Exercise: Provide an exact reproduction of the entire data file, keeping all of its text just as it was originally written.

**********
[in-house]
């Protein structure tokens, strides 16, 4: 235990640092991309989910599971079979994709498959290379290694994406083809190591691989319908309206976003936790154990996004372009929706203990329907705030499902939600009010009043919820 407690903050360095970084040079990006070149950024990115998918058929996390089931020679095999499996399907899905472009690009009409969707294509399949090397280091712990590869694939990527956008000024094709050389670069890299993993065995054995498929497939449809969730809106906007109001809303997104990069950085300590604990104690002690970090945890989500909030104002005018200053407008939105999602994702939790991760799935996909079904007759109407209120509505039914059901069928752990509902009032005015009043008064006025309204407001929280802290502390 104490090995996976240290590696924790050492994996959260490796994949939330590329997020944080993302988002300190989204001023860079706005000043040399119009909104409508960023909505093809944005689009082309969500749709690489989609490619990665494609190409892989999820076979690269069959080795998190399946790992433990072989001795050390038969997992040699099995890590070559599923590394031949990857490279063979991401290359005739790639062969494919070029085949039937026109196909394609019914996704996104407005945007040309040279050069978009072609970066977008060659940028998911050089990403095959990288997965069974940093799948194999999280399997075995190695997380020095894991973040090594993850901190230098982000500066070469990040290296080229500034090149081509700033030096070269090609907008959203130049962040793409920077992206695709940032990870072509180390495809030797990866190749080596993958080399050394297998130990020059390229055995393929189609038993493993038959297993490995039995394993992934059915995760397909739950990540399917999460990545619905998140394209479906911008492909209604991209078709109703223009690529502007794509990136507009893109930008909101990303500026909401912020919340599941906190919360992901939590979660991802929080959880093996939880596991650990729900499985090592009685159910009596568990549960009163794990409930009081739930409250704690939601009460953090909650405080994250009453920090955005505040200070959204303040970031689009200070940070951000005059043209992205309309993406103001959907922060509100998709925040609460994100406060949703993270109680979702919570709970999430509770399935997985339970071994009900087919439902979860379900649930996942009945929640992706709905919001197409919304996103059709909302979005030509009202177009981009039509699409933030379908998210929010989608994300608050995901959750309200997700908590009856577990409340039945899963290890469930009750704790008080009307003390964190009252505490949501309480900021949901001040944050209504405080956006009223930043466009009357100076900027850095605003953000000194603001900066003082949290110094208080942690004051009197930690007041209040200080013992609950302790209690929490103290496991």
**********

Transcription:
[in-house]
């Protein structure tokens, strides 16, 4: 235990640092991309989910599971079979994709498959290379290694994406083809190591691989319908309206976003936790154990996004372009929706203990329907705030499902939600009010009043919820 407690903050360095970084040079990006070149950024990115998918058929996390089931020679095999499996399907899905472009690009009409969707294509399949090397280091712990590869694939990527956008000024094709050389670069890299993993065995054995498929497939449809969730809106906007109001809303997104990069950085300590604990104690002690970090945890989500909030104002005018200053407008939105999602994702939790991760799935996909079904007759109407209120509505039914059901069928752990509902009032005015009043008064006025309204407001929280802290502390 104490090995996976240290590696924790050492994996959260490796994949939330590329997020944080993302988002300190989204001023860079706005000043040399119009909104409508960023909505093809944005689009082309969500749709690489989609490619990665494609190409892989999820076979690269069959080795998190399946790992433990072989001795050390038969997992040699099995890590070559599923590394031949990857490279063979991401290359005739790639062969494919070029085949039937026109196909394609019914996704996104407005945007040309040279050069978009072609970066977008060659940028998911050089990403095959990288997965069974940093799948194999999280399997075995190695997380020095894991973040090594993850901190230098982000500066070469990040290296080229500034090149081509700033030096070269090609907008959203130049962040793409920077992206695709940032990870072509180390495809030797990866190749080596993958080399050394297998130990020059390229055995393929189609038993493993038959297993490995039995394993992934059915995760397909739950990540399917999460990545619905998140394209479906911008492909209604991209078709109703223009690529502007794509990136507009893109930008909101990303500026909401912020919340599941906190919360992901939590979660991802929080959880093996939880596991650990729900499985090592009685159910009596568990549960009163794990409930009081739930409250704690939601009460953090909650405080994250009453920090955005505040200070959204303040970031689009200070940070951000005059043209992205309309993406103001959907922060509100998709925040609460994100406060949703993270109680979702919570709970999430509770399935997985339970071994009900087919439902979860379900649930996942009945929640992706709905919001197409919304996103059709909302979005030509009202177009981009039509699409933030379908998210929010989608994300608050995901959750309200997700908590009856577990409340039945899963290890469930009750704790008080009307003390964190009252505490949501309480900021949901001040944050209504405080956006009223930043466009009357100076900027850095605003953000000194603001900066003082949290110094208080942690004051009197930690007041209040200080013992609950302790209690929490103290496991």